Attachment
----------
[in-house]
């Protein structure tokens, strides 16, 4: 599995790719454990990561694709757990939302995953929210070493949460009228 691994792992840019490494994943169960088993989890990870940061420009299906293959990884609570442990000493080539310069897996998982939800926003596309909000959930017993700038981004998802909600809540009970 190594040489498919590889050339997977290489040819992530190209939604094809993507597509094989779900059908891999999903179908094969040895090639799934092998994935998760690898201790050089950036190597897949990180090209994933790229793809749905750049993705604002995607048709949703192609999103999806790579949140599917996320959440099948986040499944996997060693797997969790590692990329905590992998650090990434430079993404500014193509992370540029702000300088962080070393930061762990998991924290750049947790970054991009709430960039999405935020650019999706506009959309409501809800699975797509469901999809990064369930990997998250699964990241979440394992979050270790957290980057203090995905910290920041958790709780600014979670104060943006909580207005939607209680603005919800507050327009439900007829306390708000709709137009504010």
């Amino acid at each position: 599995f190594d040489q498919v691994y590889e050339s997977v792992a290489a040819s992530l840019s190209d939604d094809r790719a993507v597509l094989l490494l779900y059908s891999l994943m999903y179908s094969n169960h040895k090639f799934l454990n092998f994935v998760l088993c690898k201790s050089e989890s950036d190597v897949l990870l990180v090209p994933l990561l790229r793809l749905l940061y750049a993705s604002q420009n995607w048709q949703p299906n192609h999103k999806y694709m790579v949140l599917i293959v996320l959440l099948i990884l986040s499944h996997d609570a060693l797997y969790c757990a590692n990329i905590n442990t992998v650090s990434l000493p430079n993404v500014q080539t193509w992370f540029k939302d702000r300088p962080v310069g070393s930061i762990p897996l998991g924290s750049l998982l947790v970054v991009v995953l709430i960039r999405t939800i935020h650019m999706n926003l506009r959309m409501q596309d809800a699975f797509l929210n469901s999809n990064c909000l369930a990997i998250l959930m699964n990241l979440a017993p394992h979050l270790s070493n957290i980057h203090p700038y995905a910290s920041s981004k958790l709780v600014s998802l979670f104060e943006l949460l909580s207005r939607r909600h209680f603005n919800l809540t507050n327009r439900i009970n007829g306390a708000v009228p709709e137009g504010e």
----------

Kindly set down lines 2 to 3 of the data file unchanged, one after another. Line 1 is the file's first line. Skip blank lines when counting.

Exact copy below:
């Protein structure tokens, strides 16, 4: 599995790719454990990561694709757990939302995953929210070493949460009228 691994792992840019490494994943169960088993989890990870940061420009299906293959990884609570442990000493080539310069897996998982939800926003596309909000959930017993700038981004998802909600809540009970 190594040489498919590889050339997977290489040819992530190209939604094809993507597509094989779900059908891999999903179908094969040895090639799934092998994935998760690898201790050089950036190597897949990180090209994933790229793809749905750049993705604002995607048709949703192609999103999806790579949140599917996320959440099948986040499944996997060693797997969790590692990329905590992998650090990434430079993404500014193509992370540029702000300088962080070393930061762990998991924290750049947790970054991009709430960039999405935020650019999706506009959309409501809800699975797509469901999809990064369930990997998250699964990241979440394992979050270790957290980057203090995905910290920041958790709780600014979670104060943006909580207005939607209680603005919800507050327009439900007829306390708000709709137009504010």
């Amino acid at each position: 599995f190594d040489q498919v691994y590889e050339s997977v792992a290489a040819s992530l840019s190209d939604d094809r790719a993507v597509l094989l490494l779900y059908s891999l994943m999903y179908s094969n169960h040895k090639f799934l454990n092998f994935v998760l088993c690898k201790s050089e989890s950036d190597v897949l990870l990180v090209p994933l990561l790229r793809l749905l940061y750049a993705s604002q420009n995607w048709q949703p299906n192609h999103k999806y694709m790579v949140l599917i293959v996320l959440l099948i990884l986040s499944h996997d609570a060693l797997y969790c757990a590692n990329i905590n442990t992998v650090s990434l000493p430079n993404v500014q080539t193509w992370f540029k939302d702000r300088p962080v310069g070393s930061i762990p897996l998991g924290s750049l998982l947790v970054v991009v995953l709430i960039r999405t939800i935020h650019m999706n926003l506009r959309m409501q596309d809800a699975f797509l929210n469901s999809n990064c909000l369930a990997i998250l959930m699964n990241l979440a017993p394992h979050l270790s070493n957290i980057h203090p700038y995905a910290s920041s981004k958790l709780v600014s998802l979670f104060e943006l949460l909580s207005r939607r909600h209680f603005n919800l809540t507050n327009r439900i009970n007829g306390a708000v009228p709709e137009g504010e």